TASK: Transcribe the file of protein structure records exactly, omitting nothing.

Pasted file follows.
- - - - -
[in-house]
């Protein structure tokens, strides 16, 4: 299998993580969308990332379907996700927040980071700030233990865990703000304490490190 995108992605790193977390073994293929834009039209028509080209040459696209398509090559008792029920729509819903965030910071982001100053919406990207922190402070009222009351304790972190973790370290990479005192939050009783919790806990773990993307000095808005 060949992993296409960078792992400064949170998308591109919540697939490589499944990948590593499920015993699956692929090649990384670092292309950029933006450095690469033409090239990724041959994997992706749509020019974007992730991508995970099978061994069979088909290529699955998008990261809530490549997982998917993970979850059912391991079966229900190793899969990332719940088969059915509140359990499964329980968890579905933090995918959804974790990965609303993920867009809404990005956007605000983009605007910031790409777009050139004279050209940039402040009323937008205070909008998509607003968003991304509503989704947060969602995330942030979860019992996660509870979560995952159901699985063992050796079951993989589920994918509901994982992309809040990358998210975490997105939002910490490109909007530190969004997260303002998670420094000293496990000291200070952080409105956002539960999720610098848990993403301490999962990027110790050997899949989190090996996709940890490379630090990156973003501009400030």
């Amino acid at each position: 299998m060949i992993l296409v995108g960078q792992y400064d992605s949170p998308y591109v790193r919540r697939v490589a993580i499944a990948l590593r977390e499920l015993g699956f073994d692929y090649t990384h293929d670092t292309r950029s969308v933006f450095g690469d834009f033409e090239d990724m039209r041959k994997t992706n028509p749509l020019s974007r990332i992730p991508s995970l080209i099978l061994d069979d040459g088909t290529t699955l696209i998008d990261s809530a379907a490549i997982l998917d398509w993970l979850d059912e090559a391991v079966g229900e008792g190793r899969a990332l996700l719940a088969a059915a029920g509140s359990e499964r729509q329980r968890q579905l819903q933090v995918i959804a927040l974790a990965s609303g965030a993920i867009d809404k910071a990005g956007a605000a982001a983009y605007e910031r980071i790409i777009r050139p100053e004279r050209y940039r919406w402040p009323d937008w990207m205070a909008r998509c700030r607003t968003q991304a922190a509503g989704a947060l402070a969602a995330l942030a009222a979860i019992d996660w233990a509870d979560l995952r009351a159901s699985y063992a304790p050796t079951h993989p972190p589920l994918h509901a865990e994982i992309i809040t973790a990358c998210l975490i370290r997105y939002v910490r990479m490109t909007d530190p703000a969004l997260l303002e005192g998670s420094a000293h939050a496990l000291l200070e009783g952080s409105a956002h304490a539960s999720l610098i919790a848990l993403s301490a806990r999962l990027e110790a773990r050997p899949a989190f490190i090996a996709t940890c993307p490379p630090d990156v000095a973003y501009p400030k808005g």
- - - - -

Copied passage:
[in-house]
């Protein structure tokens, strides 16, 4: 299998993580969308990332379907996700927040980071700030233990865990703000304490490190 995108992605790193977390073994293929834009039209028509080209040459696209398509090559008792029920729509819903965030910071982001100053919406990207922190402070009222009351304790972190973790370290990479005192939050009783919790806990773990993307000095808005 060949992993296409960078792992400064949170998308591109919540697939490589499944990948590593499920015993699956692929090649990384670092292309950029933006450095690469033409090239990724041959994997992706749509020019974007992730991508995970099978061994069979088909290529699955998008990261809530490549997982998917993970979850059912391991079966229900190793899969990332719940088969059915509140359990499964329980968890579905933090995918959804974790990965609303993920867009809404990005956007605000983009605007910031790409777009050139004279050209940039402040009323937008205070909008998509607003968003991304509503989704947060969602995330942030979860019992996660509870979560995952159901699985063992050796079951993989589920994918509901994982992309809040990358998210975490997105939002910490490109909007530190969004997260303002998670420094000293496990000291200070952080409105956002539960999720610098848990993403301490999962990027110790050997899949989190090996996709940890490379630090990156973003501009400030």
């Amino acid at each position: 299998m060949i992993l296409v995108g960078q792992y400064d992605s949170p998308y591109v790193r919540r697939v490589a993580i499944a990948l590593r977390e499920l015993g699956f073994d692929y090649t990384h293929d670092t292309r950029s969308v933006f450095g690469d834009f033409e090239d990724m039209r041959k994997t992706n028509p749509l020019s974007r990332i992730p991508s995970l080209i099978l061994d069979d040459g088909t290529t699955l696209i998008d990261s809530a379907a490549i997982l998917d398509w993970l979850d059912e090559a391991v079966g229900e008792g190793r899969a990332l996700l719940a088969a059915a029920g509140s359990e499964r729509q329980r968890q579905l819903q933090v995918i959804a927040l974790a990965s609303g965030a993920i867009d809404k910071a990005g956007a605000a982001a983009y605007e910031r980071i790409i777009r050139p100053e004279r050209y940039r919406w402040p009323d937008w990207m205070a909008r998509c700030r607003t968003q991304a922190a509503g989704a947060l402070a969602a995330l942030a009222a979860i019992d996660w233990a509870d979560l995952r009351a159901s699985y063992a304790p050796t079951h993989p972190p589920l994918h509901a865990e994982i992309i809040t973790a990358c998210l975490i370290r997105y939002v910490r990479m490109t909007d530190p703000a969004l997260l303002e005192g998670s420094a000293h939050a496990l000291l200070e009783g952080s409105a956002h304490a539960s999720l610098i919790a848990l993403s301490a806990r999962l990027e110790a773990r050997p899949a989190f490190i090996a996709t940890c993307p490379p630090d990156v000095a973003y501009p400030k808005g």